For federal and state definitions of domestic violence, dating violence, and stalking, visit the Definitions page.

Relationship Violence Warning Signs

*Courtesy of University of Buffalo

Pay Attention to Cues When You Are Getting to Know Someone

  • Tells you who you may be friends with, how you should dress, or tries to control other elements of your life or relationship.
  • Gets jealous when there is no reason.
  • Drinks heavily, uses drugs, or tries to get you drunk.
  • Berates you for not wanting to get drunk, get high, have sex, or go with him/her to an isolated or personal place.
  • Refuses to let you share any of the expenses of a date and gets angry when you offer to pay.
  • Is physically violent to you or others, even if it's "just" grabbing and pushing to get his/her way.
  • Acts in an intimidating way toward you by invading your "personal space" (sits too close, speaks as if he/she knows you much better than he/she does, touches you when you tell him/her not to).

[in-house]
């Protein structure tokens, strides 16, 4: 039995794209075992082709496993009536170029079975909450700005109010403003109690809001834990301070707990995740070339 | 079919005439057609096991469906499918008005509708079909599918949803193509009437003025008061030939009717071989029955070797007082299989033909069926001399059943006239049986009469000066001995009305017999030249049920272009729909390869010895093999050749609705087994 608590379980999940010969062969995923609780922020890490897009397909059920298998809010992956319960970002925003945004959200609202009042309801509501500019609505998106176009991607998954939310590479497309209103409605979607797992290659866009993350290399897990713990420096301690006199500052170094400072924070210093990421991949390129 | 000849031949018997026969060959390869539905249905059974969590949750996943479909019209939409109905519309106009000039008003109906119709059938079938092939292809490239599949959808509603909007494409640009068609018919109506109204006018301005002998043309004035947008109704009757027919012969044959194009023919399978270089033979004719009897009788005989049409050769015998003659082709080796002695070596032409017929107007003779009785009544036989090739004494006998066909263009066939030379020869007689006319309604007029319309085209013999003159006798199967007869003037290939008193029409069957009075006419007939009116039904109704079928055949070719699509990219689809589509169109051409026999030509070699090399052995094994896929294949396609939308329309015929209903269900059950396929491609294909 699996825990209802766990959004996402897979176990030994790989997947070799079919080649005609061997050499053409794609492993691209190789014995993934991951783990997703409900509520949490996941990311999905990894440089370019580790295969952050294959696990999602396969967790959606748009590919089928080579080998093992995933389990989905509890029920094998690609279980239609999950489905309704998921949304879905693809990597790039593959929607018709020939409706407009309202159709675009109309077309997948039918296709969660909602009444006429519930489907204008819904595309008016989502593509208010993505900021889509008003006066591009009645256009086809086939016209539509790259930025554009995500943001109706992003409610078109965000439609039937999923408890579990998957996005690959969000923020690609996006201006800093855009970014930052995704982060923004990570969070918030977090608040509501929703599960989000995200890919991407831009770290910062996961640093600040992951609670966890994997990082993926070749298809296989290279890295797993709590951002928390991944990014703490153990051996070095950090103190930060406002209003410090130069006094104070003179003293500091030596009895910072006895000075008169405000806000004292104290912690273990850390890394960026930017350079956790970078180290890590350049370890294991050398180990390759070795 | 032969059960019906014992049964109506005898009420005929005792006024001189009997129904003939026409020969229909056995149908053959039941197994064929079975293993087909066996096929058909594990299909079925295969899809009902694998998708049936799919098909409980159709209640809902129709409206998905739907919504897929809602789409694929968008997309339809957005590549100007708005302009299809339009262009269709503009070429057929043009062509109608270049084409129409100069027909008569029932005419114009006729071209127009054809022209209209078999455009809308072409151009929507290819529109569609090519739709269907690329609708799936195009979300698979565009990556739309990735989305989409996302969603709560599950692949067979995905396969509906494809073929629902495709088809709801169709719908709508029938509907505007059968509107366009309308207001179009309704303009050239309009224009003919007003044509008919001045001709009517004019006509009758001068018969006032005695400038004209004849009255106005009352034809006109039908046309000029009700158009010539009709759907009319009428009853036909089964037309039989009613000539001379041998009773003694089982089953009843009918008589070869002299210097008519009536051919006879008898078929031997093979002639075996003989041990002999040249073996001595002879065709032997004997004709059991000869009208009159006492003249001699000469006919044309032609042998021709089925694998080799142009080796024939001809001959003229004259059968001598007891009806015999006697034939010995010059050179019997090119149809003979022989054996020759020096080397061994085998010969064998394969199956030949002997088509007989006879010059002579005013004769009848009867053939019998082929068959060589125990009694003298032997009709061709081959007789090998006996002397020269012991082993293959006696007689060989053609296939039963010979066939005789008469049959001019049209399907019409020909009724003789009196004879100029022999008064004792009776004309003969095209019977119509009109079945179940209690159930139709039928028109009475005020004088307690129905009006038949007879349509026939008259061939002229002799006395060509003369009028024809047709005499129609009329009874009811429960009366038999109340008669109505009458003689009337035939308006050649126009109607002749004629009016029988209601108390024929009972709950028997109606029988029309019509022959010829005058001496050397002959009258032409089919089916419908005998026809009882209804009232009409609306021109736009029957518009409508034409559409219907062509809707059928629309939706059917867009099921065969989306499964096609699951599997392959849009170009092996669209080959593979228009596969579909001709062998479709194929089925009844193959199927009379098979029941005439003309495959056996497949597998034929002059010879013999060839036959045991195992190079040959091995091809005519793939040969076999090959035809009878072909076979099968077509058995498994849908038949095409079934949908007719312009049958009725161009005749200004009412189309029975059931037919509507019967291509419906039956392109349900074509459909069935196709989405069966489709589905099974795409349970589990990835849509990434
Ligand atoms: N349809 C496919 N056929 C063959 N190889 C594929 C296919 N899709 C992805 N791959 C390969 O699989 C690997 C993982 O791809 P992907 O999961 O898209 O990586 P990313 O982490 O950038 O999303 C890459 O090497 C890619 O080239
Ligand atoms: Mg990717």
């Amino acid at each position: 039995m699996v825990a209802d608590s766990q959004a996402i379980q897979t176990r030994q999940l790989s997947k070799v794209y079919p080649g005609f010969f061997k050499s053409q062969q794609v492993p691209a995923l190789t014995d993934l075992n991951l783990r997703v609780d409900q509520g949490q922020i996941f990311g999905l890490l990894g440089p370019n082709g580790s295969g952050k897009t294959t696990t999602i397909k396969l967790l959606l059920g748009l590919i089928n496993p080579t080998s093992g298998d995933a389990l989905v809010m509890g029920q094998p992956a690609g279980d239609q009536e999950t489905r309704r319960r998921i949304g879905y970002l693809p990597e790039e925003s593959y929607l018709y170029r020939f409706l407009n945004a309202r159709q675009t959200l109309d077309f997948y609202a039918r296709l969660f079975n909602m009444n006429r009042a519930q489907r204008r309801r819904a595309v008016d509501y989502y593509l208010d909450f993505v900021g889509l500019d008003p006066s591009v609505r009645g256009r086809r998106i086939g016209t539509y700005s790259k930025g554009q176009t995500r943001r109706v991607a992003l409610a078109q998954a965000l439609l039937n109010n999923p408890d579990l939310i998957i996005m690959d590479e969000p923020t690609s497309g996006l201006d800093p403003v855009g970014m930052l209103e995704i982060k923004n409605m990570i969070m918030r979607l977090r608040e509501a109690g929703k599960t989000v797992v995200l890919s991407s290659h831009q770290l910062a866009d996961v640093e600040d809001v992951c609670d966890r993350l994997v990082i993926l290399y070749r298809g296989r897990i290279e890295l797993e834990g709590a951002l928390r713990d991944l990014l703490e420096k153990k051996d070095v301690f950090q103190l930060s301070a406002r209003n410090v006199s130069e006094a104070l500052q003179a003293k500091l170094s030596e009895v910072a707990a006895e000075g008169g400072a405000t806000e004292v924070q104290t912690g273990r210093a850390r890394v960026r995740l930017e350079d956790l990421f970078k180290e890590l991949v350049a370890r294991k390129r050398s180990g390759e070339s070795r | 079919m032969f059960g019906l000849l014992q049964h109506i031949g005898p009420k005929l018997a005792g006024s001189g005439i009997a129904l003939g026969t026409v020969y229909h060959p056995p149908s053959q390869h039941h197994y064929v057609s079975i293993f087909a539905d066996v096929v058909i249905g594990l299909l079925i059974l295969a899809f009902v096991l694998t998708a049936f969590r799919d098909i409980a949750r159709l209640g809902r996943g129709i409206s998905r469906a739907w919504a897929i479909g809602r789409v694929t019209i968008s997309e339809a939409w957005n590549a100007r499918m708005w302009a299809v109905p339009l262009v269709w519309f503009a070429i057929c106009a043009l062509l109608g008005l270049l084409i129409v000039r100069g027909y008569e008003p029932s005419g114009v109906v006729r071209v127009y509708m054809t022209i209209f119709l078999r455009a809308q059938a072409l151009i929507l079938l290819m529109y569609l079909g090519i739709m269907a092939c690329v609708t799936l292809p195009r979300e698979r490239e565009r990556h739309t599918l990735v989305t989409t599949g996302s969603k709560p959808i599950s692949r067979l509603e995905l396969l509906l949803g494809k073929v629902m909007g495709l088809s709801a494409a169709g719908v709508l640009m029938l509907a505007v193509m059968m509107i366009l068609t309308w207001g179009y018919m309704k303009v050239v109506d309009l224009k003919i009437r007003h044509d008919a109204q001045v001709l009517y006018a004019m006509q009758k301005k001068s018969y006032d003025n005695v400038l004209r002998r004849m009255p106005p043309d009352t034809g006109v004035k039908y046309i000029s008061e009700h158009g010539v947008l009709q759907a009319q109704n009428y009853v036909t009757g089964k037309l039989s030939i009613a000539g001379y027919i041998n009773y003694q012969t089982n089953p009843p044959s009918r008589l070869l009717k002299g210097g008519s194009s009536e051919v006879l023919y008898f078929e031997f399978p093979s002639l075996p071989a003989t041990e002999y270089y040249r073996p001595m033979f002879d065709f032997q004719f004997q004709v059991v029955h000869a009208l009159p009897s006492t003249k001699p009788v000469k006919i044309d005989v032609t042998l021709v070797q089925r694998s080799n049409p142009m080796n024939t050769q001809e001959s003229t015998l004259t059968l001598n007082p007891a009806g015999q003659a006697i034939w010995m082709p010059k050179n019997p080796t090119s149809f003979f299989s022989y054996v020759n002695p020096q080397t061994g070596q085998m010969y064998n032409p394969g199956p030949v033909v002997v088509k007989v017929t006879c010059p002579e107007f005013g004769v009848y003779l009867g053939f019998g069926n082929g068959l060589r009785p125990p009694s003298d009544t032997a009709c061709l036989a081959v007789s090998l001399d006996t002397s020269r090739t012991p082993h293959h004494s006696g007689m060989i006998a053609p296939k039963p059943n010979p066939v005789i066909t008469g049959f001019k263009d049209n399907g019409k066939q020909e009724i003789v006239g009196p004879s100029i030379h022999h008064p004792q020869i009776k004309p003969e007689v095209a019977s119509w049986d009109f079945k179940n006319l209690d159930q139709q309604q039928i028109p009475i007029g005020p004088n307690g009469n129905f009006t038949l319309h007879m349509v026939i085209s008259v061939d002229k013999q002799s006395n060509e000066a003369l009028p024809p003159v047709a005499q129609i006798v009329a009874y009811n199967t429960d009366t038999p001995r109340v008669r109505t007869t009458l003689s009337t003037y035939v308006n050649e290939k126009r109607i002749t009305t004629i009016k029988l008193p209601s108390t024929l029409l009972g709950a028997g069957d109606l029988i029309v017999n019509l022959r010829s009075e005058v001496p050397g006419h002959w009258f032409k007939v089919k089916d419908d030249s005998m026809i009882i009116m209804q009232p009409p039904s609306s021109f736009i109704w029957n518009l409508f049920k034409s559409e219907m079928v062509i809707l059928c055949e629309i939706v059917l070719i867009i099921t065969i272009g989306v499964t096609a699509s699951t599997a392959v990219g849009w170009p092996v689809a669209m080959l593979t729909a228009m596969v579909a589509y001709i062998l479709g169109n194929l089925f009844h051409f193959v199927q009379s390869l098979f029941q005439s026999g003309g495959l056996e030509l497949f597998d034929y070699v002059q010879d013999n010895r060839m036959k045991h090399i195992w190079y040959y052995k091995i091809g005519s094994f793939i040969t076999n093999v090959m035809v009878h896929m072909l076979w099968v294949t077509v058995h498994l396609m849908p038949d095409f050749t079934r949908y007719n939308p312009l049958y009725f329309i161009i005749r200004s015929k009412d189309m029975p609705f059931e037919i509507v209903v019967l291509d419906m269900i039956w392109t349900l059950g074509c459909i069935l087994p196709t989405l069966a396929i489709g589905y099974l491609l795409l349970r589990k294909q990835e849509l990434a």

• Is unable to handle sexual and emotional frustrations without becoming angry.
  • Does not view you as an equal--because he/she is older or sees him/herself as smarter or socially superior.
  • A man who thinks poorly of himself and guards his masculinity by acting tough.
  • Goes through extreme mood changes (highs & lows).
  • Is angry and threatening to the extent that you have changed your life so as not to anger him/her.

Preventing Sexual Violence

When we think about alternatives to vulnerability, we must be careful not to assume that there is always something a person "could have done" to prevent an assault. This is blaming the victim. When a person is sexually assaulted, it is the assaulter who is to blame.

In addition, sexual assaults, including those committed by acquaintances, may be violent and unexpected. This means that even when a person is able to assert what s/he wants, there is no guarantee that his/her feelings will be respected.